74-foot Yacht “Arrested” in Financial Dispute

6 November 2019

After the horns went off signaling the end of the Fort Lauderdale International Boat Show, U.S. marshals boarded a 74-foot yacht at Bahia Mar, where she was displayed by the manufacturer, Sunseeker International, The Sun-Sentinel reports.

U.S. District Judge Celia Altonaga authorized the boat’s “arrest,” which removes a vessel from the control of parties involved in a dispute until it’s settled. In this case, there are four parties involved in the dispute over the $4 million yacht — buyer Kevin Turner, Sunseeker International, Sunseeker USA, and Fort Lauderdale-based broker Rick Obey & Associates.

The marshals transferred custody of the vessel to a court-appointed third-party custodian, National Maritime Services, and she was taken to a secure “undisclosed location,” Turner told The Sun-Sentinel.

Obey and Sunseeker are tied up in a legal dispute as they are currently suing each other over various alleged breaches, The Sun-Sentinel reports. It all allegedly started when Sunseeker refused to take responsibility for a catastrophic engine failure on the maiden voyage of one of Obey’s customers in May 2018. This caused payments from Obey to Sunseeker to slow for several boats under construction and then stop before Turner’s boat was delivered, he says.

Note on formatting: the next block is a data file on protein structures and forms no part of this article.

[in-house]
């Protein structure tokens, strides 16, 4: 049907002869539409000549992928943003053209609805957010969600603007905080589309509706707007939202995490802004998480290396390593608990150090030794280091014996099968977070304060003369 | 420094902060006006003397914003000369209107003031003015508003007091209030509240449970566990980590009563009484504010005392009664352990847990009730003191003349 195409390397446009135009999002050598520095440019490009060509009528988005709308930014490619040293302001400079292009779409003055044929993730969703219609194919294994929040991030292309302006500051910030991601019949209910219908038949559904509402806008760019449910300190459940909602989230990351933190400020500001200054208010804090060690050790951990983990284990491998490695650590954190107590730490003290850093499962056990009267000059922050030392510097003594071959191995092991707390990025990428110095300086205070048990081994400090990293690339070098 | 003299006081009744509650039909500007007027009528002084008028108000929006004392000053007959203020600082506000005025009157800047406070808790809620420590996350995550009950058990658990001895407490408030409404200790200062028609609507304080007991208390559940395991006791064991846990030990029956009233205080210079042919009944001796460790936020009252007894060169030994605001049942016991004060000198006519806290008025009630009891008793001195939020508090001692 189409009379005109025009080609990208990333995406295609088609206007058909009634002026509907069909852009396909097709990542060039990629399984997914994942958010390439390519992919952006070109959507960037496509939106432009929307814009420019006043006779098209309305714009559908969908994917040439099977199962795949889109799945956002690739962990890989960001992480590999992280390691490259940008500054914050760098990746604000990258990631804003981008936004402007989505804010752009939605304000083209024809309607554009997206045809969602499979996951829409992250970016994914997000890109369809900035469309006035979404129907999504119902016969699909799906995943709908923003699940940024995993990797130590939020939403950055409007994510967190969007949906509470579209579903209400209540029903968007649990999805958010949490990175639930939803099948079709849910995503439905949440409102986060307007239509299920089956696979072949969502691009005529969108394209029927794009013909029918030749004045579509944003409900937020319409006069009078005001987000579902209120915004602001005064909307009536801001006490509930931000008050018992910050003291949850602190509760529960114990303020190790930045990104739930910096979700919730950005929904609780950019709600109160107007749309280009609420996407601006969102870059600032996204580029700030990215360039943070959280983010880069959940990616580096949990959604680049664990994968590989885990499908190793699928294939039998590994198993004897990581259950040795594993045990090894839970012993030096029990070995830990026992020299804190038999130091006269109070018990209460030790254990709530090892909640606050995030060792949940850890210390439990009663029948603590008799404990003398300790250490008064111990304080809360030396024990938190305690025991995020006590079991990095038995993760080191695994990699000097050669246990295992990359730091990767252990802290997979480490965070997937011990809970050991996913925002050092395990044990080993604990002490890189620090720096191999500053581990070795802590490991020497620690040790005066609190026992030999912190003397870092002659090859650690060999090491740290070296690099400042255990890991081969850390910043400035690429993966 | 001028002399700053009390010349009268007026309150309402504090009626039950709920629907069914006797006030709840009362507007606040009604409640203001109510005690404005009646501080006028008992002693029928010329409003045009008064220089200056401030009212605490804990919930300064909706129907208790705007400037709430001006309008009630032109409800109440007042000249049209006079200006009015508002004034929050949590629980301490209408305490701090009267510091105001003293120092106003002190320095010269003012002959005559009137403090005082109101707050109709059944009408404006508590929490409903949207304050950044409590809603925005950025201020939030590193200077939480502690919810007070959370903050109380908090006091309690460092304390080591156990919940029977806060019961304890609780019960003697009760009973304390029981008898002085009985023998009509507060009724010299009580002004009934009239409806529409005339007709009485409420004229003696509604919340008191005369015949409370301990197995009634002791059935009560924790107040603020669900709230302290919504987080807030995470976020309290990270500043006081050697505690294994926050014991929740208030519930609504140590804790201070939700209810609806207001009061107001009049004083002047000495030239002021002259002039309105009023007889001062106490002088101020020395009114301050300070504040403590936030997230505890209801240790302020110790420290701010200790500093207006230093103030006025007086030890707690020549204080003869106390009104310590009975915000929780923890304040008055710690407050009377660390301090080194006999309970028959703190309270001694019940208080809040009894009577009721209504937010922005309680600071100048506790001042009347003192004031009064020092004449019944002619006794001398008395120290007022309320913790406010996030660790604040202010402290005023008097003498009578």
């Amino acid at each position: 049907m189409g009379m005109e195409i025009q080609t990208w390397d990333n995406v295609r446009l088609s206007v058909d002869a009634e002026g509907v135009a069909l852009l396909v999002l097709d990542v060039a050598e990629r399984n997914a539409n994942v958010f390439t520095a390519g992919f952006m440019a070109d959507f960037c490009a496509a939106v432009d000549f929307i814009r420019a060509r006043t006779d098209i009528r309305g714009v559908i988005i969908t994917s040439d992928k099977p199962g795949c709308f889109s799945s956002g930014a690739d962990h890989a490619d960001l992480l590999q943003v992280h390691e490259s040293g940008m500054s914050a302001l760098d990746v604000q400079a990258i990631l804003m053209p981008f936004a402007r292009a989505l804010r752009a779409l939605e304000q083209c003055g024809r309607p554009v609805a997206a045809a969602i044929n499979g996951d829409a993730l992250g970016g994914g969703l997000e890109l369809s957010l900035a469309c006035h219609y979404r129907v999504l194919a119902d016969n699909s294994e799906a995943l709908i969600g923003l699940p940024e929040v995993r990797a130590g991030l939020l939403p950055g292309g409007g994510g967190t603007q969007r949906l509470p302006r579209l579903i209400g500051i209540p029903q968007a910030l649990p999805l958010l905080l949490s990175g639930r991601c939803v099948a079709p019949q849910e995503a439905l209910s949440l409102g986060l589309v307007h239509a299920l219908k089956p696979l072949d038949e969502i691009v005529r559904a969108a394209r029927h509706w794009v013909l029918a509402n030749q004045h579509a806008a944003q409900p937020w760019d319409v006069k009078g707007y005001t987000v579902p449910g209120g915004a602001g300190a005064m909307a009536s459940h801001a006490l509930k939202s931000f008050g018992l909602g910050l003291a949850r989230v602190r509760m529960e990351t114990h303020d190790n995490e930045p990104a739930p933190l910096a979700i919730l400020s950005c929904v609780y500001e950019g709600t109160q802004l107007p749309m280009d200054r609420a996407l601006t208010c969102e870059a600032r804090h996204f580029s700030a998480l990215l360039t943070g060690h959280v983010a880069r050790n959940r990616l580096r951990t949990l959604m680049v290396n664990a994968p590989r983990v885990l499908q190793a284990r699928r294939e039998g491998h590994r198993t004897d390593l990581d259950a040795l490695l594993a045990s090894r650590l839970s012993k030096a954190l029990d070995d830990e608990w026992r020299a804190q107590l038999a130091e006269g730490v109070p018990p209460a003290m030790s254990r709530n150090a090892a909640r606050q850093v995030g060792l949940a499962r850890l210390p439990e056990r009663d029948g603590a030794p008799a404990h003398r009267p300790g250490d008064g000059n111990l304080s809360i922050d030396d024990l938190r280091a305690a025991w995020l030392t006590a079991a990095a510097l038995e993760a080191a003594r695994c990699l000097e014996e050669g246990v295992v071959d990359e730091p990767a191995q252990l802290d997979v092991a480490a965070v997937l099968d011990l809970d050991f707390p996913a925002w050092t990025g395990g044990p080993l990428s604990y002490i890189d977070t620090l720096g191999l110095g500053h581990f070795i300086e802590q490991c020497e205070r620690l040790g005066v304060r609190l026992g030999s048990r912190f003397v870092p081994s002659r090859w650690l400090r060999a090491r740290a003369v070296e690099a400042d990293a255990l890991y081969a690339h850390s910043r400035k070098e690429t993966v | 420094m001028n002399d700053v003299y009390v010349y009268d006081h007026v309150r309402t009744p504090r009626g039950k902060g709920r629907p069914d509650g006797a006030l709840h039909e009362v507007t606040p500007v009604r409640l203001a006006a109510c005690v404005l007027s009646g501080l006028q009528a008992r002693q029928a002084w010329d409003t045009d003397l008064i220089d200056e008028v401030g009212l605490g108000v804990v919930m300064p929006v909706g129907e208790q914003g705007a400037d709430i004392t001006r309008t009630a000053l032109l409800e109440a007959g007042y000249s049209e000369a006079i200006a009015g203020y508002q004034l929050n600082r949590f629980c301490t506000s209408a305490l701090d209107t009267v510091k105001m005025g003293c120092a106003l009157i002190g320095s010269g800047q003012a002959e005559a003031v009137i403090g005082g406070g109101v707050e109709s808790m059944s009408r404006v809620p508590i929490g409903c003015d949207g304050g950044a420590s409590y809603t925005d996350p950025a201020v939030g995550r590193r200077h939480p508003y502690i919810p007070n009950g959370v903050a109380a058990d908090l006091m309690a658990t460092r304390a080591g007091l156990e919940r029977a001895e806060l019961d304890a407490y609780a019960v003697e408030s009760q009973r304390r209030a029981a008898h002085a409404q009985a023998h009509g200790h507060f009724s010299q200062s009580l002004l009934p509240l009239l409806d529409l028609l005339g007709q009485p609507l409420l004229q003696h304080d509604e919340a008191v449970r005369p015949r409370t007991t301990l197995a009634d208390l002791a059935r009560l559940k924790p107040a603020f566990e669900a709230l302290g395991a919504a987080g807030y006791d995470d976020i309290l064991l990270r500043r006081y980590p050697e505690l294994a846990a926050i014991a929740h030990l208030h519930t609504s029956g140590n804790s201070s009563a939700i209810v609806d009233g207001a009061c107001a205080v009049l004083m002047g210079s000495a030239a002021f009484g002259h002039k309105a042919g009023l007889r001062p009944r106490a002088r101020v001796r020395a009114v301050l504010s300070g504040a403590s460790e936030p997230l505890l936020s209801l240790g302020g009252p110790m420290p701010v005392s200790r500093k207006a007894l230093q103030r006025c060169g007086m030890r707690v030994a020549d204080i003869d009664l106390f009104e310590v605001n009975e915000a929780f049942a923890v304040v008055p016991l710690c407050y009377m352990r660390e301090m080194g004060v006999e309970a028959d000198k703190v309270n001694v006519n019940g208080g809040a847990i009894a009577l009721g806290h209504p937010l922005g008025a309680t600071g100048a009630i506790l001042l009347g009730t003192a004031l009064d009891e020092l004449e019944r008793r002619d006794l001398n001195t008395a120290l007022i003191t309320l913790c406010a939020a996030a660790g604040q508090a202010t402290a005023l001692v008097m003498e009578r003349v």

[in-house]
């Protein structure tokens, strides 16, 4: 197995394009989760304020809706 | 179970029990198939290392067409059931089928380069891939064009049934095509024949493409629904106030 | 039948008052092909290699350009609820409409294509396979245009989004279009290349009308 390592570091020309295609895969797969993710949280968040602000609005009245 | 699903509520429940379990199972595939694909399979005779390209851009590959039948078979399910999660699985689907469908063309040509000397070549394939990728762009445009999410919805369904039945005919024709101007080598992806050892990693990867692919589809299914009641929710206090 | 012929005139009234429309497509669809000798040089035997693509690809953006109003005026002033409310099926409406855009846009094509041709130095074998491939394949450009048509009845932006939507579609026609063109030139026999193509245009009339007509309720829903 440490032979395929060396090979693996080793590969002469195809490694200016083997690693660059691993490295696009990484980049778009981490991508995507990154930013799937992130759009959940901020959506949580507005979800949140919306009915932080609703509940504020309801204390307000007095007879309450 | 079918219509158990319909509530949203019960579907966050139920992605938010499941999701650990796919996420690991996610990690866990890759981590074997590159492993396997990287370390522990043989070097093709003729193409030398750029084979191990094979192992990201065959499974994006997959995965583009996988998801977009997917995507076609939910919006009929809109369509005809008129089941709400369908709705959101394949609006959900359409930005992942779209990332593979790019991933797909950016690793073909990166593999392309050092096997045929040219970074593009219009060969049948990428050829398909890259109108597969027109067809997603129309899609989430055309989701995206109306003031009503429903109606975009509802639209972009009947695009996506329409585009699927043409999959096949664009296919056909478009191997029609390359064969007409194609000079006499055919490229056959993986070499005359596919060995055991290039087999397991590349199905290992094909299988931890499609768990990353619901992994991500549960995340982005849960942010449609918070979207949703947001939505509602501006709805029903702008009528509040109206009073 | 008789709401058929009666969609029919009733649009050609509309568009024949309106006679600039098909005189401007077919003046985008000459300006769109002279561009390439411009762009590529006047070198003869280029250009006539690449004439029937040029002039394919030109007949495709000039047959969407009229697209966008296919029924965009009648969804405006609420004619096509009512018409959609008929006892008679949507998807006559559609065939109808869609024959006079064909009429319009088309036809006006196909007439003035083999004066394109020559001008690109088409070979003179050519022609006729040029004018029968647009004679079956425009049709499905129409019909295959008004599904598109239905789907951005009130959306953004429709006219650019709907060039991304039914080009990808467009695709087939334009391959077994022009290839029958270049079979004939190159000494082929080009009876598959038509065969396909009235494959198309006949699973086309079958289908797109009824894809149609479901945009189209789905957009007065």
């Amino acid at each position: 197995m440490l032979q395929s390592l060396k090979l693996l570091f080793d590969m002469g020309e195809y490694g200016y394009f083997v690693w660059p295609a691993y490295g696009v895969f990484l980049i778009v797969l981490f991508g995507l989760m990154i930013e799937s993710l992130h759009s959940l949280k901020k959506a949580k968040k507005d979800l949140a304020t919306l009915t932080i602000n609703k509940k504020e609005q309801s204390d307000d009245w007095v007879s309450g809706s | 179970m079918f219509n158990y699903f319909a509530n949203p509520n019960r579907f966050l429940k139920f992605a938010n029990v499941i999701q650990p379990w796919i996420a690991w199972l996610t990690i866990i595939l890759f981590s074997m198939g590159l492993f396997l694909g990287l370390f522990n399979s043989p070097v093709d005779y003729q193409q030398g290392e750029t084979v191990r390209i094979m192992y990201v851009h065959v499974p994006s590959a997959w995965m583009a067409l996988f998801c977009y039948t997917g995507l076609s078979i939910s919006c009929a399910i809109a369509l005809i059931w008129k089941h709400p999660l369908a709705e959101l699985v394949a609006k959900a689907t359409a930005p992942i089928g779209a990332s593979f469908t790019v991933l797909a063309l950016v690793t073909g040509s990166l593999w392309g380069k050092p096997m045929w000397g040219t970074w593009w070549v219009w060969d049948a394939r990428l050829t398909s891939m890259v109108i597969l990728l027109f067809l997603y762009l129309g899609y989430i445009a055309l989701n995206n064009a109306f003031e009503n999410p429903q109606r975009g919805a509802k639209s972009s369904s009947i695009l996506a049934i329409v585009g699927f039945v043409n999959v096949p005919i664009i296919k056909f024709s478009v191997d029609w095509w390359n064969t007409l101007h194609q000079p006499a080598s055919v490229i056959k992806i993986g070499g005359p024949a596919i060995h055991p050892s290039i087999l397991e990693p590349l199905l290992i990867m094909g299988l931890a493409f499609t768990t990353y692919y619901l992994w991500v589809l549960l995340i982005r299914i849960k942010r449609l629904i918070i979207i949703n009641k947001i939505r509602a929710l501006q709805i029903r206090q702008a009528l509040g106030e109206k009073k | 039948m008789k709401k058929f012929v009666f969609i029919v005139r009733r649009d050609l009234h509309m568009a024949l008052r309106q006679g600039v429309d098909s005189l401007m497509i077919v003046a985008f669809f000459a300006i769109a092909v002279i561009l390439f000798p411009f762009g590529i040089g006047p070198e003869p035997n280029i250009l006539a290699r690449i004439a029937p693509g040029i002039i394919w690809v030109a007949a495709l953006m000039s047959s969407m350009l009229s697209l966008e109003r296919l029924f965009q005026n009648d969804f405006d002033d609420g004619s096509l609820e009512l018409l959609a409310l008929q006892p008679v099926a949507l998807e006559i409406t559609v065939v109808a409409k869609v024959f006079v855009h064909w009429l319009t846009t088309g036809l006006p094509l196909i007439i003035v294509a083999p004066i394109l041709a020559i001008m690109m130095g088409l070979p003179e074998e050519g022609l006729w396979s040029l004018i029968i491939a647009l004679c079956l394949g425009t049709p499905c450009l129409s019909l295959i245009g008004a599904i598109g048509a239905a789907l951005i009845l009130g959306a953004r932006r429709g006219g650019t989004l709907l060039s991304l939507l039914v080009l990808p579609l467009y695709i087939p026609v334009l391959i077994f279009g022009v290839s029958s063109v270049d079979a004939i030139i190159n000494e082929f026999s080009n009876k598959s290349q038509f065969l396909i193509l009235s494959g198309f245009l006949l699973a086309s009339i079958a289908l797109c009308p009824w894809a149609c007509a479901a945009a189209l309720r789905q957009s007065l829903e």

Turner filed a lawsuit in May 2019 and said he’s one of six buyers who paid the broker to have Sunseeker build boats for them and are now all in limbo while the two companies battle it out in court.

UPDATE: 02/21/2020
The 74-foot yacht that was placed under arrest at the 2019 Fort Lauderdale International Boat Show has been released from custody and returned to the manufacturer, according to The Sun-Sentinel.

Kevin Turner, who paid Rick Obey & Associates $4 million to have the vessel built, filed a federal suit to place the vessel “under arrest” last year. Then Sunseeker filed a motion seeking the boat’s release, saying that Turner did have a legal claim to the vessel under federal maritime law.

U.S. District Judge Celia M. Altonaga agreed, “stating that a sale contract does not bestow rights of ownership and that Turner did not show that he had legal title to the yacht,” The Sun-Sentinel reports. The purchase agreement stated that the title would be transferred at closing when full payment was made to Sunseeker USA, but Obey never made a full and final payment.

Turner still has a pending lawsuit against the manufacturer, Sunseeker International, its subsidiary Sunseeker USA, and Rick Obey.